Enduring Culture

Supporting, celebrating, and preserving diverse cultural heritage throughout NYC

2023 - present

The latest MAS Initiative aims to develop an expanded and multivocal historic preservation vision for New York City, where intangible heritage and places that contribute to a neighborhood’s history and culture are protected and celebrated. Historic preservation, as traditionally structured and practiced, protects physical places and buildings with a focus on material architectural integrity and strict rules for maintaining a structure in time. However, defining a sense of place involves a larger set of layered histories, narratives, cultural traditions and practices, and community anchors — from legacy businesses to public artworks, to the havens of urban gardens. These stories, practices, and sites are intimately related to community identity, yet often lack resilience in the face of change. And as our policies and practices shift to adapt our built environment to meet the needs of our climate crisis, address our housing crisis, and deconstruct the legacy of racist planning and marginalizing policy, the field of preservation also has the opportunity to evolve to do more than one thing for more than one purpose.

How can preservation practiced in non-traditional forms provide the opportunity for our urban fabric to be flexible, adaptable, and reflect layers of history to support multiple communities over time? How can preservationists better use data to represent cultural legacies to advocate for innovative & inclusive change? What city policies and practices, in addition to landmark status and historic designation could support the preservation of intangible culture and sites that provide neighborhoods with unique character, history, and a sense of place? How can our systems better support practitioners across New York City who are creatively building ways to support historical and cultural heritage in the ever-shifting landscape of our city?

Shifts in urban policy and frameworks for support will ensure that the benefits of preservation are broadly and equitably distributed, celebrating a fuller understanding of New York City’s diverse cultural heritage and making communities more resilient.

  • Graphic Capture via Zara Fina Stassi, Good for the Bees.
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  • Street vendors in Bensonhurst, Brooklyn. Photo: Kade Van Meeteren. A dragon dance at a parade in Chinatown, Manhattan. Photo: Wikimedia Commons, Rhododendrites.
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  • Nathan's in Coney Island, Brooklyn. Photo: Kade Van Meeteren. MoRUS hosts a film screening in a community garden, East Village, Manhattan. Photo: Wikimedia Commons, The Museum of Reclaimed Urban Space.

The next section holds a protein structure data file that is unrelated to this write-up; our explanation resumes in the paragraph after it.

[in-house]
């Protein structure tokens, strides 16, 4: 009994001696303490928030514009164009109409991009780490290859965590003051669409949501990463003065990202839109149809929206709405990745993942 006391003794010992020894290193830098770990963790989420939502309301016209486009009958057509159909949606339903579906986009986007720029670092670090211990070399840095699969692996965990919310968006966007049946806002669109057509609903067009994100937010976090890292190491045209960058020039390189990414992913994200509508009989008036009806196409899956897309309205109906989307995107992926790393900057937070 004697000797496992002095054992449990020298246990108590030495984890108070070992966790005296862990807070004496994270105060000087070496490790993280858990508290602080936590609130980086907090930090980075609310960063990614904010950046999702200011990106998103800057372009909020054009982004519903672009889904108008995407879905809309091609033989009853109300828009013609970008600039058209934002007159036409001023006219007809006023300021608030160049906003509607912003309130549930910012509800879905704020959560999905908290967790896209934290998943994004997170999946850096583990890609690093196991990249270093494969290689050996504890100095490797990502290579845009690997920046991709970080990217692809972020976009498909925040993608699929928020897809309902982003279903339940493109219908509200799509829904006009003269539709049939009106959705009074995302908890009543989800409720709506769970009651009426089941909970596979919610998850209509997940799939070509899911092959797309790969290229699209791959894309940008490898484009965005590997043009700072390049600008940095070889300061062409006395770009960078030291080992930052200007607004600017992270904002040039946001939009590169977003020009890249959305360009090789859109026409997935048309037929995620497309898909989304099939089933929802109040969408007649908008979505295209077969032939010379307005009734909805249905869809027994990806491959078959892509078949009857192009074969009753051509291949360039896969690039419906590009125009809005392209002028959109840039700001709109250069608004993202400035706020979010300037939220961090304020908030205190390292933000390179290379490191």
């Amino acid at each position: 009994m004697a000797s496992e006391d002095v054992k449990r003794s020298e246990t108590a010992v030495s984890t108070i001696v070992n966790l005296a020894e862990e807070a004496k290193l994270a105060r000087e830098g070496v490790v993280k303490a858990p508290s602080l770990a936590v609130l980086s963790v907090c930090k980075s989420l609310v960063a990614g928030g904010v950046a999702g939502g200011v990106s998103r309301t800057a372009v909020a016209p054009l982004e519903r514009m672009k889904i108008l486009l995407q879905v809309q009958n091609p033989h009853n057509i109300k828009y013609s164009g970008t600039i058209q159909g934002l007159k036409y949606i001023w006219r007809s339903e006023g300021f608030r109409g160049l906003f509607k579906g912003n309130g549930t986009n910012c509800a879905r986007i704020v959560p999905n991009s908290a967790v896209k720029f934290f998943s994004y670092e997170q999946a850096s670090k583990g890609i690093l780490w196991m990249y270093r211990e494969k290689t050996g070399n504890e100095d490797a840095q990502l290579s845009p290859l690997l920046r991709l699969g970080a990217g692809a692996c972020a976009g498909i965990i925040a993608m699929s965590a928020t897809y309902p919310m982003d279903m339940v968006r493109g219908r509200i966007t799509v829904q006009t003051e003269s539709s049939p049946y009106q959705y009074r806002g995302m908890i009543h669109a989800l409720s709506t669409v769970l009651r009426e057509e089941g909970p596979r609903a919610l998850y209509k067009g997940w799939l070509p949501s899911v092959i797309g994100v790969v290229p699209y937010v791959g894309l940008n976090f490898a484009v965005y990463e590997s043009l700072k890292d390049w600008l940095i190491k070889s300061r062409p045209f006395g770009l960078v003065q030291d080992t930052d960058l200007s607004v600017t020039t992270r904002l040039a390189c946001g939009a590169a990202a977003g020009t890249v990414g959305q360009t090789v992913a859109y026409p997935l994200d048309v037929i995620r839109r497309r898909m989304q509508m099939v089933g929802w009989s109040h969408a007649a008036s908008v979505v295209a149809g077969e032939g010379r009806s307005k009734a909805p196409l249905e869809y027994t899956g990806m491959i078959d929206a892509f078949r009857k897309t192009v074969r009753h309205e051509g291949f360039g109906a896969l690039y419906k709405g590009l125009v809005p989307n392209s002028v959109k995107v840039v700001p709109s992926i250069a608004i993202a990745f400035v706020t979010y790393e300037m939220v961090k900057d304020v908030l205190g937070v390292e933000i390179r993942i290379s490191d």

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  • Break dancing and a garden party in the South Bronx. Photos: Edwin J. Torres.
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  • Ray's Candy Store in the East Village, Manhattan. Mamoun's Falafel in Greenwich Village, Manhattan. Photos: James and Karla Murray.
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  • A lamp post mosaic in Alphabet City, Manhattan. Photo: Aislinn Klein. Lefferts Place Community Garden in Lefferts Place, Brooklyn. Photo: Keri Butler.
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  • Hi-Tech Electronics Service Center in the Lower East Side. Photo: Keri Butler. Nuyorican Poets Cafe in the East Village, Manhattan. Photo: Aislinn Klein.
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  • An outdoor performance at the City Reliquary Museum in Williamsburg. Photo: courtesy of City Reliquary Museum. Socrates Sculpture Park in Astoria, Queens. Photo: Stephen Albonesi.
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  • "Photoville," in Brooklyn Bridge Park, Brooklyn. The Weeksville Heritage Center in Crown Heights, Brooklyn. Photos: Stephen Albonesi.
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Enduring Culture Initiative Advisory Committee

  • Erica Avrami: Professor, Historic Preservation, Director, Urban Heritage, Sustainability, and Social Inclusion initiative, Co-Director, Adapting the Existing Built Environment Earth Network, Columbia University Graduate School of Architecture, Preservation, and Planning (GSAPP)
  • Angel Ayón: Principal, Ayon Studio; Vice President, Save Harlem Now!
  • Amanda T. Boston: Professor, African Studies, University of Pittsburgh; Visiting Scholar, Urban Democracy Lab, New York University
  • Andrew Dolkart: Professor, Historic Preservation, Columbia University Graduate School of Architecture, Preservation, and Planning (GSAPP); NYC LGBT Historic Sites Project, Project Director
  • Eduardo Duarte Ruas: Co-Founder, Preservation Side B
  • Paul Farber: Director, Monument Lab; Senior Research Scholar, Center for Public Art & Space, University of Pennsylvania Weitzman School of Design
  • Molly Garfinkel: Co-Director, City Lore
  • Taylor Kabeary: Co-Founder, Preservation Side B
  • Natalie Milbrodt: Director, Queens Memory Project
  • Cassim Shepard: Distinguished Lecturer, The Bernard & Anne Spitzer School of Architecture; Principal, SQ Projects; Urbanist Storyteller
  • Cynthia Tobar: Associate Professor, Head of Archives, Bronx Community College; Artist, Oral Historian
  • Frampton Tolbert: Executive Director, Historic Districts Council
  • Vicki Weiner: Professor, Graduate Center for Planning and the Environment, School of Architecture, Academic Director, Historic Preservation, Pratt

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This project is supported by the New York Community Trust, the Mellon Foundation, and the J.M. Kaplan Fund.